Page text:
Mavrix Photographs v. LiveJournal: An Important Step in Furthering the Anti-Piracy Movement in the Millennium Age - Fordham Intellectual Property, Media & Entertainment Law Journal
post-template-default,single,single-post,postid-24211,single-format-standard,ajax_fade,page_not_loaded,,select-theme-ver-3.3,wpb-js-composer js-comp-ver-6.7.0,vc_responsive

Mavrix Photographs v. LiveJournal: An Important Step in Furthering the Anti-Piracy Movement in the Millennium Age

Mavrix Photographs v. LiveJournal: An Important Step in Furthering the Anti-Piracy Movement in the Millennium Age

A recent amended opinion to the Mavrix Photographs LLC v. LiveJournal, Inc.1 case is said to “benefit copyright owners and provide better guidance to internet service providers [to avoid copyright infringement].” 2 Mavrix Photographs dealt with situations under which social media websites and other internet service providers (ISPs) can be held liable for copyright infringement for content submitted by users. 3 The amended opinion removed language that could have posed a problem for both copyright owners and ISPs, as it could have had unintended and counterproductive effects. 4

In Mavrix Photographs, the celebrity photography company Mavrix sued LiveJournal, a social media platform, for posting twenty of its copyrighted photographs on its website Oh No They Didn’t!. 5 The photos at issue were submitted by users of the websites but were reviewed and approved by the website creators before they were publicly posted on the site. 6 In the case, the Ninth Circuit addressed the issue of whether LiveJournal was immune from liability under the “safe harbor” of the Digital Millennium Copyright Act (DMCA). 7

The Digital Millennium Copyright Act was passed by Congress in 1998 in hopes of addressing digital piracy due to the rapidly changing spheres of technology and communications. 8 Specifically, the DMCA was intended to guard against piracy given the unobstructed access to copyrighted works via the internet, while also addressing the concern that ISPs could be held liable for the infringing activities of their users. 9 To do so, the act incentivized ISPs to keep both infringing content and repeat infringers off their services, by granting them immunity from legal liability. 10 The limitations on liability, or “safe harbors” balanced the value of technological growth and innovation, with authors’ and other content creators’ right to protect their works. 11 However, in order to benefit from the safe harbor, the providers must comply with the statute’s requirements, one of them being providing a showing that it did not financially benefit from infringing activity that it had “the right and ability to control.” 12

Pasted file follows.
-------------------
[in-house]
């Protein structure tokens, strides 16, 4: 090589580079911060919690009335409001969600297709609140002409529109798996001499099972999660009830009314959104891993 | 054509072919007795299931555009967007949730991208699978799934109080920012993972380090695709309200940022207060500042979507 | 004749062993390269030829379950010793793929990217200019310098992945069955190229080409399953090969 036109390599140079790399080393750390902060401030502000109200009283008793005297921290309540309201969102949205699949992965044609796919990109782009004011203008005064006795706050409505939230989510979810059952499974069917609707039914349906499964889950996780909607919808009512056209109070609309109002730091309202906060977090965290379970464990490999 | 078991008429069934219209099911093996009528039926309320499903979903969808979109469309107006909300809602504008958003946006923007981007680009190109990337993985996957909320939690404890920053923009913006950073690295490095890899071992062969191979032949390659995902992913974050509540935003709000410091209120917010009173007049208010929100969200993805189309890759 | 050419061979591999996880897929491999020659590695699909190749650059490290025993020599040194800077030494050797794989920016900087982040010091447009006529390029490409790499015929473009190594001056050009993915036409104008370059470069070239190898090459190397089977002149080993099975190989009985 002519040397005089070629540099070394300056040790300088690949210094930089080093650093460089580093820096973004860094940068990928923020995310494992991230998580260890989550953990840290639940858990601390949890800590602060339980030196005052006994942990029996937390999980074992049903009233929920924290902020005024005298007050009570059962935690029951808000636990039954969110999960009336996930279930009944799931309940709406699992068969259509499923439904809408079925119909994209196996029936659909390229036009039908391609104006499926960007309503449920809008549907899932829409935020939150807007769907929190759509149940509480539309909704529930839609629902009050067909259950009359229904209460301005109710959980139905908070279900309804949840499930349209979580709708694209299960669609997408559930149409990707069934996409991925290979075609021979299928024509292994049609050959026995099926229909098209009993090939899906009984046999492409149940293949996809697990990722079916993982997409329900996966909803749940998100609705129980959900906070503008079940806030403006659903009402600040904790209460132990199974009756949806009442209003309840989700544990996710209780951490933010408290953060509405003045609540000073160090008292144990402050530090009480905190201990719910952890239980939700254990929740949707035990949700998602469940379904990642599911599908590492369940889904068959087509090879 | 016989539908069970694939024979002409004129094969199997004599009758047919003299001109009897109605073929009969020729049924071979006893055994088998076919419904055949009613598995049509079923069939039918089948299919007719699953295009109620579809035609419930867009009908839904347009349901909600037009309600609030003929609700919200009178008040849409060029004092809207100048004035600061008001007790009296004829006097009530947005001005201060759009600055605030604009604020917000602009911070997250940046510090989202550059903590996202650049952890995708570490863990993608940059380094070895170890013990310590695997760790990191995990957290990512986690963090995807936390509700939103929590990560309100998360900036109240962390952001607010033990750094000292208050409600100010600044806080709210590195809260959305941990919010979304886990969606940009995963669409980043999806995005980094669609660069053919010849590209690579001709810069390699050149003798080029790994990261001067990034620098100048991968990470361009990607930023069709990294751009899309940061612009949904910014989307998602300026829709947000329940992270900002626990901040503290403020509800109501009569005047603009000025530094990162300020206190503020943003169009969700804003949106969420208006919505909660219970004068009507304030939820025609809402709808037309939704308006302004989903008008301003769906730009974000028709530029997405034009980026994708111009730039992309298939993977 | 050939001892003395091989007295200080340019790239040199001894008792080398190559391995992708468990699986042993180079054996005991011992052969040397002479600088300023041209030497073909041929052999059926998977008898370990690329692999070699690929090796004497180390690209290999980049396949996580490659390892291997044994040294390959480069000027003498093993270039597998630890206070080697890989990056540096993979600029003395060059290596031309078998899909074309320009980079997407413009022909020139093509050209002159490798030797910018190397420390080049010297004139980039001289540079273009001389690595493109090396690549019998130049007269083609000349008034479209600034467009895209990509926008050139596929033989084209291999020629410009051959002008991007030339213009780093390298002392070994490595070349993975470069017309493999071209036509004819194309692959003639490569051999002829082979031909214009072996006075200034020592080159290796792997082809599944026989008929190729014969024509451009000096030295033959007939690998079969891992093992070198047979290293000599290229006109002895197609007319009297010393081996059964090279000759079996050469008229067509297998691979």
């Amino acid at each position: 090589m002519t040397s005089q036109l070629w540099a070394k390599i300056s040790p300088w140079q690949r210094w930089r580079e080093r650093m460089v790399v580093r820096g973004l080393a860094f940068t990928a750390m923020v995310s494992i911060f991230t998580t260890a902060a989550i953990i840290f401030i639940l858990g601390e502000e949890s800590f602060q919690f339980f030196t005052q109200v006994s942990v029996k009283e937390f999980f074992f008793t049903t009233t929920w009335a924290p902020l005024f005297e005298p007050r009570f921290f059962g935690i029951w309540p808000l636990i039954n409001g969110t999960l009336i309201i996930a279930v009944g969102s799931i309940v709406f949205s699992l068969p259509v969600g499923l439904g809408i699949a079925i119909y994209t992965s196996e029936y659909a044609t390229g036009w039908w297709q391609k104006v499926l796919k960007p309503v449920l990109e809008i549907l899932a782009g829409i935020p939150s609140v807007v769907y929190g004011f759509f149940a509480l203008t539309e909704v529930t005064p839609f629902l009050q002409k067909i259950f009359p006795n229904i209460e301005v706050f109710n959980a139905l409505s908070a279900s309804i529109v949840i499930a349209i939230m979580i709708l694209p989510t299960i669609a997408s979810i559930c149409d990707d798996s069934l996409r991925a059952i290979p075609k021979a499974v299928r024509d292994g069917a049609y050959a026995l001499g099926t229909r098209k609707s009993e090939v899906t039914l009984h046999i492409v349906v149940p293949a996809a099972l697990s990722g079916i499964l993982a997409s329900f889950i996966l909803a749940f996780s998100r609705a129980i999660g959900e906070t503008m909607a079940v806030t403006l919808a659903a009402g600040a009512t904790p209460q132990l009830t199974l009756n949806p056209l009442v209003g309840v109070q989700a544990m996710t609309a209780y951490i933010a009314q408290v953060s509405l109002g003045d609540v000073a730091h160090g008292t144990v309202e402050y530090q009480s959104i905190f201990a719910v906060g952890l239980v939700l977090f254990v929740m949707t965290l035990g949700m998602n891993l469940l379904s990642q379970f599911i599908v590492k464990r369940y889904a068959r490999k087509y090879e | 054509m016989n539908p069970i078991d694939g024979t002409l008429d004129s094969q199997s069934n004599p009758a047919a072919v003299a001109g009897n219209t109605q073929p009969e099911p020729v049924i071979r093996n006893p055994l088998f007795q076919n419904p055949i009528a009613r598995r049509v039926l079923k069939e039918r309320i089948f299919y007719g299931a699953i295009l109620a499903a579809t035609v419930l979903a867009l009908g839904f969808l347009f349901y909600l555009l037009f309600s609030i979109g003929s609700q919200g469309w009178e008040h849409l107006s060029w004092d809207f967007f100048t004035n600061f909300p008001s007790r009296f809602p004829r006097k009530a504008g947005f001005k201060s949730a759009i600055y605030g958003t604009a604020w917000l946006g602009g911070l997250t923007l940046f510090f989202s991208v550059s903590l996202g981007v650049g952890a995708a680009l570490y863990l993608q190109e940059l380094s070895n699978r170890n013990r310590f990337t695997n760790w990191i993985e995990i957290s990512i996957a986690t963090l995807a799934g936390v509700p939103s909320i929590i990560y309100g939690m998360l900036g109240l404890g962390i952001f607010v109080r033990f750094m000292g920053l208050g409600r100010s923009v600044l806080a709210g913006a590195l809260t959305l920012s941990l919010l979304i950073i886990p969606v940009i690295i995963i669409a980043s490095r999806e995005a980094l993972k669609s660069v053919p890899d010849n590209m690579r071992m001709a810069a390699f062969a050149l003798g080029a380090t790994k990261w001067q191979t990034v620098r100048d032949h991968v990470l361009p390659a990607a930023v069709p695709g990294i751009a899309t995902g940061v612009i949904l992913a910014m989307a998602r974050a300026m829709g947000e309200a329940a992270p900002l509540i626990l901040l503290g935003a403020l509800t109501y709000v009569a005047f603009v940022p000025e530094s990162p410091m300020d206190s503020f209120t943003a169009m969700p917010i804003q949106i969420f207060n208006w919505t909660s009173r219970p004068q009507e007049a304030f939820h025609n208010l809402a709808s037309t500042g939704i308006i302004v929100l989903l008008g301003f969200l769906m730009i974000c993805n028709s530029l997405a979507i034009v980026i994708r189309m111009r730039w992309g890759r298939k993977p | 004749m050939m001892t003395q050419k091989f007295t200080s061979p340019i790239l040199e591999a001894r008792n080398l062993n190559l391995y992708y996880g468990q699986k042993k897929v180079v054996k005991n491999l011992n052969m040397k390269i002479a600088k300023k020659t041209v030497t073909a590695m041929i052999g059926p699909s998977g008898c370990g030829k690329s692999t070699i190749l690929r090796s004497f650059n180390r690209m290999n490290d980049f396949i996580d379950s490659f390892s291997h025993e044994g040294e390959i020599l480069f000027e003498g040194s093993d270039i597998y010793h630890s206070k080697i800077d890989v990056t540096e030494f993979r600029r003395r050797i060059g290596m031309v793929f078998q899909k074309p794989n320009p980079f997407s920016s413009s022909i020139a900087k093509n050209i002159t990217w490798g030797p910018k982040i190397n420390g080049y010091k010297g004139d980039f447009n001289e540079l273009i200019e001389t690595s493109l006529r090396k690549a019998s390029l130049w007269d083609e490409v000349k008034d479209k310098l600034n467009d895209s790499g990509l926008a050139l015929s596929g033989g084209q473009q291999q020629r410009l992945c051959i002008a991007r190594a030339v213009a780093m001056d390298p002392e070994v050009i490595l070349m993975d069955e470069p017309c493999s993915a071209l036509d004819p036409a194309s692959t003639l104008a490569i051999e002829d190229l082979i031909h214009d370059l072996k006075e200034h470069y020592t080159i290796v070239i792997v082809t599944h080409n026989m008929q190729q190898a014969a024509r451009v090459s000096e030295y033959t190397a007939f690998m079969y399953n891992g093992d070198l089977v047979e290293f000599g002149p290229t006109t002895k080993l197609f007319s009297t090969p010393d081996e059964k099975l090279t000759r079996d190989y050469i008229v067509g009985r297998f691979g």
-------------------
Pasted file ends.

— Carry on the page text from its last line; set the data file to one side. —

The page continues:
In its original opinion, the Ninth Circuit remanded the case back to the district court to determine whether LiveJournal could be liable for the screeners’ acts of making the photos public– an overall decision which did not change in the amended opinion. 13 However, the portion of the original opinion that interpreted “the right and ability to control” requirement of the safe harbor provision, posed a problem for both copyright owners and ISPs. 14 The Court noted that tools that automatically block any post, i.e., automated content identification technology that is used by many online platforms to identify and block potentially infringing content, can cause those platforms to lose their protection under the safe harbor. 15

In its new opinion, the Ninth Circuit removed this language, as it dis-incentivized ISPs from using automatic content blocking software and taking other anti-piracy measures. In other words, the original decision was contrary to the purpose of the DMCA. Therefore, the ultimate result of the amended opinion clarifies ISPs’ and copyright holders’ rights and liabilities under the DMCA – an important step in furthering the purpose of the anti-piracy act.

  1. 853 F.3d 1020 (9th Cir. 2017).

  2. Brianna Dahlberg, Update – Ninth Circuit Amends Opinion Mavrix v. LiveJournal, Clarifying the Websites’ Use of Automatic, Content Blocking Software Does Not Weigh Against Eligibility for Copyright Safe Harbor, CDAS Legal Blog (Sept. 6, 2017), [].

  3. 853 F.3d at 1020-35.

  4. Dahlberg, supra note 2.

  5. 853 F.3d at 1023.

  6. Id.

  7. Id.

  8. Allison Venuti, Hope for Authors in the Digital Piracy Battle, Authors Guild Bulletin, Winter 2017, at 30.

  9. Id.

  10. Id.

  11. Id.

  12. 17 U.S.C. § 512(c)(1)(B) (2016).

  13. See Mavrix Photographs LLC v. LiveJournal, Inc., No. SACV 13-00517-CJC(JPRx), 2014 WL 6450094, at *1-9 (Sept. 19, 2014).

  14. Dahlberg, supra note 2.

  15. Id.

Grace Monroy

Grace Monroy is a Southern California girl who moved to the Big City. She is a staff member of the Fordham Intellectual Property, Media & Entertainment Law Journal.